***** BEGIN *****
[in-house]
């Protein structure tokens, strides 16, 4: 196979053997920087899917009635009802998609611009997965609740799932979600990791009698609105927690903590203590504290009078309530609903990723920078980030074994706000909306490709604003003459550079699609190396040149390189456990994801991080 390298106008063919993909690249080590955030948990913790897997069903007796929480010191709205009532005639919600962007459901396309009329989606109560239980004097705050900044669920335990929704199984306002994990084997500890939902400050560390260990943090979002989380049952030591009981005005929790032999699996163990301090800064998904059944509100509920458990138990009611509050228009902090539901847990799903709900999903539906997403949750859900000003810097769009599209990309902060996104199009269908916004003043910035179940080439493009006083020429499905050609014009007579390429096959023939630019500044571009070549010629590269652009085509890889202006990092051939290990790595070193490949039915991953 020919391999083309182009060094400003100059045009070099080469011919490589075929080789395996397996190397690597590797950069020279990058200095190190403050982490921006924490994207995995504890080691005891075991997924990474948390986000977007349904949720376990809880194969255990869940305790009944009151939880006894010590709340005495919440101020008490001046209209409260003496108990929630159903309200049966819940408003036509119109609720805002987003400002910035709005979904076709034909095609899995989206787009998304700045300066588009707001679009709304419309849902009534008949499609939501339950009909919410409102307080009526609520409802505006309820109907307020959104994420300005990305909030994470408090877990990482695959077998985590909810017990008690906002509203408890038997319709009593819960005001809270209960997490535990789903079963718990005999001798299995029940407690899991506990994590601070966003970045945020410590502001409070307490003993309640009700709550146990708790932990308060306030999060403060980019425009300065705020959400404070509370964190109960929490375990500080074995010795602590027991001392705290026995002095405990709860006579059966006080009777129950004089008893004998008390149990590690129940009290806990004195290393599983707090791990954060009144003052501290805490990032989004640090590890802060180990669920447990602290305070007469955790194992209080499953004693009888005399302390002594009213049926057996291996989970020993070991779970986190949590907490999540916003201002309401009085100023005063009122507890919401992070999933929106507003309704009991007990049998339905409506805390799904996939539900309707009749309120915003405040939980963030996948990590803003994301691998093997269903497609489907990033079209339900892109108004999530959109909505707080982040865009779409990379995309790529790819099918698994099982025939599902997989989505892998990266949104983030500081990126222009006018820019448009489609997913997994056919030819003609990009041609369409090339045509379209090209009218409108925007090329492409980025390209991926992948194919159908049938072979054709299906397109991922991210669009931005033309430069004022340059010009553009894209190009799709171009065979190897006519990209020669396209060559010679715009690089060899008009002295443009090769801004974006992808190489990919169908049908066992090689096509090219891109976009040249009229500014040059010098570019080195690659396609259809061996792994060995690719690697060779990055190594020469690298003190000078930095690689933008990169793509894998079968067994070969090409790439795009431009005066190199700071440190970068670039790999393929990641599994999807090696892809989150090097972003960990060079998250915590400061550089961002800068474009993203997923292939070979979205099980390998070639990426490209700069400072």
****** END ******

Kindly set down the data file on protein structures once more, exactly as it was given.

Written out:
[in-house]
């Protein structure tokens, strides 16, 4: 196979053997920087899917009635009802998609611009997965609740799932979600990791009698609105927690903590203590504290009078309530609903990723920078980030074994706000909306490709604003003459550079699609190396040149390189456990994801991080 390298106008063919993909690249080590955030948990913790897997069903007796929480010191709205009532005639919600962007459901396309009329989606109560239980004097705050900044669920335990929704199984306002994990084997500890939902400050560390260990943090979002989380049952030591009981005005929790032999699996163990301090800064998904059944509100509920458990138990009611509050228009902090539901847990799903709900999903539906997403949750859900000003810097769009599209990309902060996104199009269908916004003043910035179940080439493009006083020429499905050609014009007579390429096959023939630019500044571009070549010629590269652009085509890889202006990092051939290990790595070193490949039915991953 020919391999083309182009060094400003100059045009070099080469011919490589075929080789395996397996190397690597590797950069020279990058200095190190403050982490921006924490994207995995504890080691005891075991997924990474948390986000977007349904949720376990809880194969255990869940305790009944009151939880006894010590709340005495919440101020008490001046209209409260003496108990929630159903309200049966819940408003036509119109609720805002987003400002910035709005979904076709034909095609899995989206787009998304700045300066588009707001679009709304419309849902009534008949499609939501339950009909919410409102307080009526609520409802505006309820109907307020959104994420300005990305909030994470408090877990990482695959077998985590909810017990008690906002509203408890038997319709009593819960005001809270209960997490535990789903079963718990005999001798299995029940407690899991506990994590601070966003970045945020410590502001409070307490003993309640009700709550146990708790932990308060306030999060403060980019425009300065705020959400404070509370964190109960929490375990500080074995010795602590027991001392705290026995002095405990709860006579059966006080009777129950004089008893004998008390149990590690129940009290806990004195290393599983707090791990954060009144003052501290805490990032989004640090590890802060180990669920447990602290305070007469955790194992209080499953004693009888005399302390002594009213049926057996291996989970020993070991779970986190949590907490999540916003201002309401009085100023005063009122507890919401992070999933929106507003309704009991007990049998339905409506805390799904996939539900309707009749309120915003405040939980963030996948990590803003994301691998093997269903497609489907990033079209339900892109108004999530959109909505707080982040865009779409990379995309790529790819099918698994099982025939599902997989989505892998990266949104983030500081990126222009006018820019448009489609997913997994056919030819003609990009041609369409090339045509379209090209009218409108925007090329492409980025390209991926992948194919159908049938072979054709299906397109991922991210669009931005033309430069004022340059010009553009894209190009799709171009065979190897006519990209020669396209060559010679715009690089060899008009002295443009090769801004974006992808190489990919169908049908066992090689096509090219891109976009040249009229500014040059010098570019080195690659396609259809061996792994060995690719690697060779990055190594020469690298003190000078930095690689933008990169793509894998079968067994070969090409790439795009431009005066190199700071440190970068670039790999393929990641599994999807090696892809989150090097972003960990060079998250915590400061550089961002800068474009993203997923292939070979979205099980390998070639990426490209700069400072």